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|Title:||Oncogenes and tumor suppressor genes in prostate cancer: A review|
|Authors:||Wong, YC;Wang, YZ|
|subject:||Oncogenes;Prostate Cancer;Tumor suppressor genes|
|Publisher:||Elsevier Inc. The Journal's web site is located at http://www.elsevier.com/locate/urolonco|
|Description:||The activation of oncogenes and inactivation of tumor suppressor genes (TSGs) have been implicated in the development of many human and animal malignancies. Changes in certain specific genes have been shown to be of potential value for diagnosis and prognosis, as well as treatment, of some cancers. By contrast, no oncogene has been correlated conclusively at the DNA level with the initiation and progression of prostate cancer, although there are alterations in expression of a number of oncogenes (i.e., ras, c-sis, c- fos, and neu) in messenger RNA and/or protein level. It is also thought that alterations of certain known TSGs, such as p53, KAI1, and E-cadherin, may be important in prostate carcinogenesis; alterations of KAI1 (known as a metastasis suppressor gene) and p53 are more likely to be associated with the late events in the development of prostate cancers. Other TSGs, such as Rb, nm23, and PAC1, require more studies to further define their role. The possible presence of TSGs in frequently altered regions on Chromosomes 6q14- 21, 8q, 10p, 10q, 13q, and 17p have been actively studied. Moreover, further studies on other frequently altered regions on chromosomes 2q, 5q, 15q, 16q, 17q, and 18q may provide further insight into the mechanism of prostate cancer progression. Future studies should be targeted on these putative oncogenes and TSGs and to determine whether assessment of specific gains or losses may have prognostic value in the diagnosis and treatment of prostate cancer.|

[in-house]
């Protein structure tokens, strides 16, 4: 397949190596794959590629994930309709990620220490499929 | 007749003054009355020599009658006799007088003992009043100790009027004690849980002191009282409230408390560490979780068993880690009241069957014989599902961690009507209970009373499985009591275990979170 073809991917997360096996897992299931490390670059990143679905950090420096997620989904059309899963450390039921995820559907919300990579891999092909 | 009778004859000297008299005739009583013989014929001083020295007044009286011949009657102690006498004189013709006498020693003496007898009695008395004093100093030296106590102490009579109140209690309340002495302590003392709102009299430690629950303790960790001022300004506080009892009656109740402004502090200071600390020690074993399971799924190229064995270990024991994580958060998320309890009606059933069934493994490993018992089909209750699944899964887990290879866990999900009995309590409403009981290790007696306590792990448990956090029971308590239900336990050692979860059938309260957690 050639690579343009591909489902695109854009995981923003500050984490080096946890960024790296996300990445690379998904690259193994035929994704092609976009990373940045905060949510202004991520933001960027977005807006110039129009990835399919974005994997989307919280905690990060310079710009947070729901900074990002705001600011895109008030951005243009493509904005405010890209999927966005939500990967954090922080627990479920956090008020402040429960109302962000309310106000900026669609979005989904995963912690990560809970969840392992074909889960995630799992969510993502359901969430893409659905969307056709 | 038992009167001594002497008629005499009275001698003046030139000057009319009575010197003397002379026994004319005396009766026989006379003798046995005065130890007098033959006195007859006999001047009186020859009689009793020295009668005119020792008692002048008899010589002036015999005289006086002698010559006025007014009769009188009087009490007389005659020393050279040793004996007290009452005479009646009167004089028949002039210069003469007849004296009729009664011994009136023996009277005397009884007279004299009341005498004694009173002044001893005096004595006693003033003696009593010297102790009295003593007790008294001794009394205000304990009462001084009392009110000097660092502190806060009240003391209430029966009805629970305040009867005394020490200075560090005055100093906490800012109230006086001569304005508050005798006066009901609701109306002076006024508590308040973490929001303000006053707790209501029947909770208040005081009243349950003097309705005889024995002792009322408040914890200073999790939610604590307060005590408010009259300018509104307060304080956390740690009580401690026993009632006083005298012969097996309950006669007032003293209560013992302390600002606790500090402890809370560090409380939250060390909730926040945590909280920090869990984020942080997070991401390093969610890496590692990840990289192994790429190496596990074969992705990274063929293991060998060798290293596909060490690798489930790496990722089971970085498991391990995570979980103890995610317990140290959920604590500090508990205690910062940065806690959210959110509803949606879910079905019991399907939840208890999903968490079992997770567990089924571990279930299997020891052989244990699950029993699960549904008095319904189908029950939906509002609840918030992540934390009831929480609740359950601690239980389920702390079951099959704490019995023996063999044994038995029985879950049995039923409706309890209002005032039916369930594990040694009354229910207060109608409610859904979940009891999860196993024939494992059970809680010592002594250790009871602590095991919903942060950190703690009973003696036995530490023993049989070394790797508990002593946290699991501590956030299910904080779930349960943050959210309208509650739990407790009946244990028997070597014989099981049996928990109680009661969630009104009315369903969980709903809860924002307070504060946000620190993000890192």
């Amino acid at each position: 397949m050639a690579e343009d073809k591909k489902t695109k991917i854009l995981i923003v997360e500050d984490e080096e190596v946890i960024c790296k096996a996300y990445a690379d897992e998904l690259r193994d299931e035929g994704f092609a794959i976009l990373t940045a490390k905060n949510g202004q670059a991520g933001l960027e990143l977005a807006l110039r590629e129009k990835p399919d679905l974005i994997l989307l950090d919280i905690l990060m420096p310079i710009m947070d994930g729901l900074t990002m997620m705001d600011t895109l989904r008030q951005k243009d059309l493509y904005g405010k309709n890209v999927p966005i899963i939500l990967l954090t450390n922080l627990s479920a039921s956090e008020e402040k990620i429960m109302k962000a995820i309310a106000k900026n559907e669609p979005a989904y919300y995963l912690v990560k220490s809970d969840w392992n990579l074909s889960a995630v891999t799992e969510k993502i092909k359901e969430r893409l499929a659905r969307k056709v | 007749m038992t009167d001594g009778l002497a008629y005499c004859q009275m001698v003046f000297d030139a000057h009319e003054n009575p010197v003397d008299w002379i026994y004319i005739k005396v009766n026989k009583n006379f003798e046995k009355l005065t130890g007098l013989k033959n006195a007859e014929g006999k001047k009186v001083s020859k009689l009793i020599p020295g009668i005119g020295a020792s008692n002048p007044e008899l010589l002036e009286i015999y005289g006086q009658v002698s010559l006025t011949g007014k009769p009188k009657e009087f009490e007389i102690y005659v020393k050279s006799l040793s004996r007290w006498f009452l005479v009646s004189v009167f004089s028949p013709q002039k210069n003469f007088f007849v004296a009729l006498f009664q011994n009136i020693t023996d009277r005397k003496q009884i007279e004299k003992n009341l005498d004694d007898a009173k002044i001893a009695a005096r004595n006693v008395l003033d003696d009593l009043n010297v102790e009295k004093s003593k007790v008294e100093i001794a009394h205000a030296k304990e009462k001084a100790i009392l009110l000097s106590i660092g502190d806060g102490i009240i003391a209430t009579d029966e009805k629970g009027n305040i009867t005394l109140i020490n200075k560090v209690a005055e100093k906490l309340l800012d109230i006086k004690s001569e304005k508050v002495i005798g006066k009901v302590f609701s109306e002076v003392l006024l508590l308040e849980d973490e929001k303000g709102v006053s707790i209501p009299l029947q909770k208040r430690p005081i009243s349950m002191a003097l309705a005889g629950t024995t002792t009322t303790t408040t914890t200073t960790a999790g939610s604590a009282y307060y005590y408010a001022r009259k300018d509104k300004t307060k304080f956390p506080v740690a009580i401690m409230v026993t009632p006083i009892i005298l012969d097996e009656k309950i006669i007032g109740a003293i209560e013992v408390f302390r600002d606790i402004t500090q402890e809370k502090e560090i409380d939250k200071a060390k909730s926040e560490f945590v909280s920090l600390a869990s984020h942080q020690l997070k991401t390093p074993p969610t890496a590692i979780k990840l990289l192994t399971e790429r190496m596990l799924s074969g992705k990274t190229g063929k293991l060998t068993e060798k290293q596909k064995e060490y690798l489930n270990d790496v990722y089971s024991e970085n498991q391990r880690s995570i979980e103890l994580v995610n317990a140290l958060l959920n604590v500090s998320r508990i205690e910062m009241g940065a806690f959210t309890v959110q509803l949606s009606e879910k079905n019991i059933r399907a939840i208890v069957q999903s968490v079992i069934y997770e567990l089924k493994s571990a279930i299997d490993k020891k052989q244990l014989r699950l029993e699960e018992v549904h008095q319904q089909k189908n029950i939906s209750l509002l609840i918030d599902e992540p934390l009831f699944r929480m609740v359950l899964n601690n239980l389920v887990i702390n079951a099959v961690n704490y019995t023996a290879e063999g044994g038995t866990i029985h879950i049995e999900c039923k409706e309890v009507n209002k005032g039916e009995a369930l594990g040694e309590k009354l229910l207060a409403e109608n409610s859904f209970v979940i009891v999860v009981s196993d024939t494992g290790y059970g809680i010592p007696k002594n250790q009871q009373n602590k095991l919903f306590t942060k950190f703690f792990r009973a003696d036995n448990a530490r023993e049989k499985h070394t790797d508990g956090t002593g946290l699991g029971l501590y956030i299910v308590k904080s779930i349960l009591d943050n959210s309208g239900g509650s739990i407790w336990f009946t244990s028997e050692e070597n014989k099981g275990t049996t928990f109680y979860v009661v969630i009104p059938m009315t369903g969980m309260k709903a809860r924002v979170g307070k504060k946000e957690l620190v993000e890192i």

|Standard no:||Urologic Oncology, 1997, v. 3 n. 2, p. 41-46|
|Appears in Collections:||Department of Anatomy|
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